Household cats acquired the same COVID-19 variants as their owners throughout the pandemic, according to new research.
The study, published in Emerging Infectious Diseases and led by the MRC-University of Glasgow Centre for Virus Research (CVR) – where scientists first detected human-to-cat COVID-19 transmission in April 2021 – found a retrospective association between the dominant SARS-CoV-2 variant observed in cats and the timeline of variant emergence in the human population.
The scientists – looking at retrospective samples to assess the prevalence of SARS-CoV-2 in UK cats from April 2020 to February 2022 – were able to detect cats that had been infected with the Alpha and Delta variants of concern, following the emergence of these variants in the human population.
The research also found that patterns of immunity to different variants in cats reflect the human pandemic, indicating multiple ongoing human-to-cat transmission events. However, it is unknown whether individual SARS-CoV-2 variants are more or less likely to be transmitted from humans to cats, or whether infected cats are more or less likely to develop clinical signs.
Grace Tyson, a PhD student at the CVR and lead author of the study, said: “Our findings suggest that there has been continued human-to-cat transmissions of SARS-CoV-2. Therefore, it is important that we continue to monitor SARS-CoV-2 infections in pet cats that are in close contact with their COVID-19 positive owners, as it will be important to monitor changes in transmissibility of emerging variants in cats as well as humans.”
Professor Margaret Hosie, also from the CVR, added: “We predicted that the low seroprevalence reported in cats early in the pandemic would increase as new, more transmissible variants emerged, and we are continuing to monitor cats for evidence of infection with currently circulating variants. Currently, our recommendation is that if cats regularly going outside, then they should still be allowed outdoor access if their owners have COVID-19. This decreases the risk of the cats becoming infected from their owners.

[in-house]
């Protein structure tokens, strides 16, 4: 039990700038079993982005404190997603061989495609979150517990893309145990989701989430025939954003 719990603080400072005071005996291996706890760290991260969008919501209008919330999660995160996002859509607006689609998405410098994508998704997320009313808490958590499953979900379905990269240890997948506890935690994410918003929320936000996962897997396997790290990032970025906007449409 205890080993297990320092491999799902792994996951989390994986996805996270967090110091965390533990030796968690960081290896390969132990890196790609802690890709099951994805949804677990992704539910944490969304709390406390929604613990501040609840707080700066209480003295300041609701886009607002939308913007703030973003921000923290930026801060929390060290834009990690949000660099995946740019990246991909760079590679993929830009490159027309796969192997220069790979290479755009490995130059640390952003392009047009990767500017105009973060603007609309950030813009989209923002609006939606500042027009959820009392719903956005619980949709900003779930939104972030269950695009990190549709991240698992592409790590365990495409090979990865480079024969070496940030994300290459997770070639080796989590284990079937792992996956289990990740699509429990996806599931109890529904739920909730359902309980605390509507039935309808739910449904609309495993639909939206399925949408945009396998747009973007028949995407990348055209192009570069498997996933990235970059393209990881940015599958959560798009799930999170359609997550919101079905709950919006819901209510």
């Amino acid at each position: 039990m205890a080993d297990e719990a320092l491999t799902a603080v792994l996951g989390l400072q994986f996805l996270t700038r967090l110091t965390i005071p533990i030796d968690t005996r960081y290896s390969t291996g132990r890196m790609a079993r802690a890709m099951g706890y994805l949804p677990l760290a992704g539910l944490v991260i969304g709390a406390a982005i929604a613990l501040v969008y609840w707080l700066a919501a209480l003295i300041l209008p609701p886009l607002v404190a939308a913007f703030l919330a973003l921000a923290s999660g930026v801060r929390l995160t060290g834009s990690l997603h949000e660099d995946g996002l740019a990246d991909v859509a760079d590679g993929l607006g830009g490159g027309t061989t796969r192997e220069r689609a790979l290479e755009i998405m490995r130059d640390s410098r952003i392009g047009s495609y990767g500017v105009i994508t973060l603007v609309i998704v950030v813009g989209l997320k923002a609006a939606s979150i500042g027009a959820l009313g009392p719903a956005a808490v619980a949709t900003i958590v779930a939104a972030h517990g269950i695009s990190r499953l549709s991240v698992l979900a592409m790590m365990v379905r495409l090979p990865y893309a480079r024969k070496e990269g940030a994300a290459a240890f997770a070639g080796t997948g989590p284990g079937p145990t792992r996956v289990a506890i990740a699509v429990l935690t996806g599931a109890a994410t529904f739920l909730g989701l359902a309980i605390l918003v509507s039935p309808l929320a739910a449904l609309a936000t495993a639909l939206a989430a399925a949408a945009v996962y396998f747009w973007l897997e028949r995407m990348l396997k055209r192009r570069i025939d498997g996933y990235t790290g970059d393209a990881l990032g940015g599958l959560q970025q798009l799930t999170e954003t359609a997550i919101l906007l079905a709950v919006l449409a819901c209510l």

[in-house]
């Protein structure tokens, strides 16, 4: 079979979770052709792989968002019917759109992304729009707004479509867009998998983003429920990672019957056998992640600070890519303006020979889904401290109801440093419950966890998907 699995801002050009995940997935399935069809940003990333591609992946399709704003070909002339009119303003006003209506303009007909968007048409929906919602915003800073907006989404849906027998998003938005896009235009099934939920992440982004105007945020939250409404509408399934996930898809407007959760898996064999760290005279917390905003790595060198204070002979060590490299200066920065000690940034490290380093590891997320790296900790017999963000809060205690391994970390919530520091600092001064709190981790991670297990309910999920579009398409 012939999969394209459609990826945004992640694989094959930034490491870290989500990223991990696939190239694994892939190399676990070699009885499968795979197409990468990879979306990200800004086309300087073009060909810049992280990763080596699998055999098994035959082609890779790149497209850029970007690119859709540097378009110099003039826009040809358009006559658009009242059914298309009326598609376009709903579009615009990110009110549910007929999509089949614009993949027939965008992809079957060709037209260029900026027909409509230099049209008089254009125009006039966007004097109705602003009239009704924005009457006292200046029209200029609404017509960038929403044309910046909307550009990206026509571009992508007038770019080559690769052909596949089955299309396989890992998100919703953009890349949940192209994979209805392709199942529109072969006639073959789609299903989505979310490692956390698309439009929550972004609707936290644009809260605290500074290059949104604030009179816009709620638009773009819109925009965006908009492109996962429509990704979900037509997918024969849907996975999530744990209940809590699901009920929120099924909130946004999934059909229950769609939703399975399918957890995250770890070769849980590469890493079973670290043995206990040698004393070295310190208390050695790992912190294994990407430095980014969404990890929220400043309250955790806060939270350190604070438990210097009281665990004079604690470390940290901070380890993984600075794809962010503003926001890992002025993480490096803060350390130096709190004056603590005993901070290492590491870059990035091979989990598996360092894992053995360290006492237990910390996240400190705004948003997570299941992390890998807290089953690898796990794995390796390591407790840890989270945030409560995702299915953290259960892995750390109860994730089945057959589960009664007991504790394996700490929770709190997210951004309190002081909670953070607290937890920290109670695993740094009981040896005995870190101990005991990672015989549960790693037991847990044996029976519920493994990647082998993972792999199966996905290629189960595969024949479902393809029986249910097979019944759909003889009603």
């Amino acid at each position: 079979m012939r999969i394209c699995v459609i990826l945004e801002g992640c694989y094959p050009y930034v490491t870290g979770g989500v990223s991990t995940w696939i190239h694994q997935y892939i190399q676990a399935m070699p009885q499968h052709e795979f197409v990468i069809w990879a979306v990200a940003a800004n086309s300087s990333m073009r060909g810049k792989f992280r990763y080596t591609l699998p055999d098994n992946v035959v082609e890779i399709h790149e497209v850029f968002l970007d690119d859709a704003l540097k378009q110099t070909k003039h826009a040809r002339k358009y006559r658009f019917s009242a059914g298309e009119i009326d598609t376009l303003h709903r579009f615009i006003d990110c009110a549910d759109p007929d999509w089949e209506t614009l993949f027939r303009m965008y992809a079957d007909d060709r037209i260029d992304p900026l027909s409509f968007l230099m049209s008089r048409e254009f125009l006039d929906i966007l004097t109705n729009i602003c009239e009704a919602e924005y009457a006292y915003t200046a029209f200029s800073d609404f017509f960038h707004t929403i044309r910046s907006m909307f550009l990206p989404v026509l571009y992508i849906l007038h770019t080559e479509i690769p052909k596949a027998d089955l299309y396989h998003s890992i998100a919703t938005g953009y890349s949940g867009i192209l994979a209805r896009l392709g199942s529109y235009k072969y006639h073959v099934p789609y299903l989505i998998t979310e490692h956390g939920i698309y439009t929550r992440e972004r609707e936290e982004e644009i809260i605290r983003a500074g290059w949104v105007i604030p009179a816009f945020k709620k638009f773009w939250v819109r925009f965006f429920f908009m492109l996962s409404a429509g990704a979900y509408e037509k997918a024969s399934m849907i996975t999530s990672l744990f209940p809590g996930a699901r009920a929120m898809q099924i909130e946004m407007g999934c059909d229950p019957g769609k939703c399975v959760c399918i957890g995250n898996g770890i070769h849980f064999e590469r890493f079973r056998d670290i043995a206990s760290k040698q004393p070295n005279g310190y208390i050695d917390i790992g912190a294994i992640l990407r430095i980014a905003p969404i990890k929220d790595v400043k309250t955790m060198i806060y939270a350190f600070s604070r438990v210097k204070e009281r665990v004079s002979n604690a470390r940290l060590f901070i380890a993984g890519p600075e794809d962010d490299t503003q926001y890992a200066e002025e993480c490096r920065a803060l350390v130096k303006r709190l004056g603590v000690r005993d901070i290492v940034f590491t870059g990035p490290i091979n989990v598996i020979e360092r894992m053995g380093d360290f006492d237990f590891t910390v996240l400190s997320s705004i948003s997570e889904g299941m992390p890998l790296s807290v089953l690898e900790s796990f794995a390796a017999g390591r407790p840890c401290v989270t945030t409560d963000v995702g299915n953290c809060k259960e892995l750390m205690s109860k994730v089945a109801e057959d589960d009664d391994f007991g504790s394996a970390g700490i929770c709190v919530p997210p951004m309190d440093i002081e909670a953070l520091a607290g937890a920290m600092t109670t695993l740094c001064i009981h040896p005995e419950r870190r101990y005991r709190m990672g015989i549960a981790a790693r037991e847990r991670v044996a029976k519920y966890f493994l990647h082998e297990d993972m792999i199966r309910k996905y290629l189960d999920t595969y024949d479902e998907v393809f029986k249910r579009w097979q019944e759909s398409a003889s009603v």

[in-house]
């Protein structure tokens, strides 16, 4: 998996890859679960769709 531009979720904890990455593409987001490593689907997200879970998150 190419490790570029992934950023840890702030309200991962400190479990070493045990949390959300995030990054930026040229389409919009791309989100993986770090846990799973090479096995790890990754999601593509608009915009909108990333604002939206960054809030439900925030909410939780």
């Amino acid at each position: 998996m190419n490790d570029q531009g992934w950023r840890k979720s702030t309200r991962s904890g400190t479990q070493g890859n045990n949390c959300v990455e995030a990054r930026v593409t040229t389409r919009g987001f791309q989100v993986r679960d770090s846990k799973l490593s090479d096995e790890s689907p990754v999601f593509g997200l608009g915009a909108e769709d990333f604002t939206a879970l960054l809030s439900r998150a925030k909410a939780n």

“Since human-to-cat transmission of SARS-CoV-2 occurs relatively frequently in COVID-19 positive households, the results of this study demonstrate the importance of monitoring coronavirus infections in pet cats that are in close contact with their positive owners, adopting a ‘one health’ strategy.”
The researchers studied residual blood samples from 2,309 cats, submitted to the University of Glasgow Veterinary Diagnostic Services laboratory (VDS) between April 2020 and February 2022. The samples represented a cohort that was broadly representative of the UK domestic cat population, including samples from 112 of the 126 UK postcode areas.
Since the start of the pandemic, the World Organisation for Animal Health has reported that 31 different animal species had been infected with SARS-CoV-2 by 10 March 2023.
The study, ‘Rising SARS-CoV-2 Seroprevalence and Patterns of Cross-Variant Antibody 1 Neutralization in 2 UK Domestic Cats,’ is published in Emerging Infectious Diseases. The study was funded by the Biotechnology and Biological Sciences Research Council (BBSRC), part of UK Research and Innovation (UKRI).
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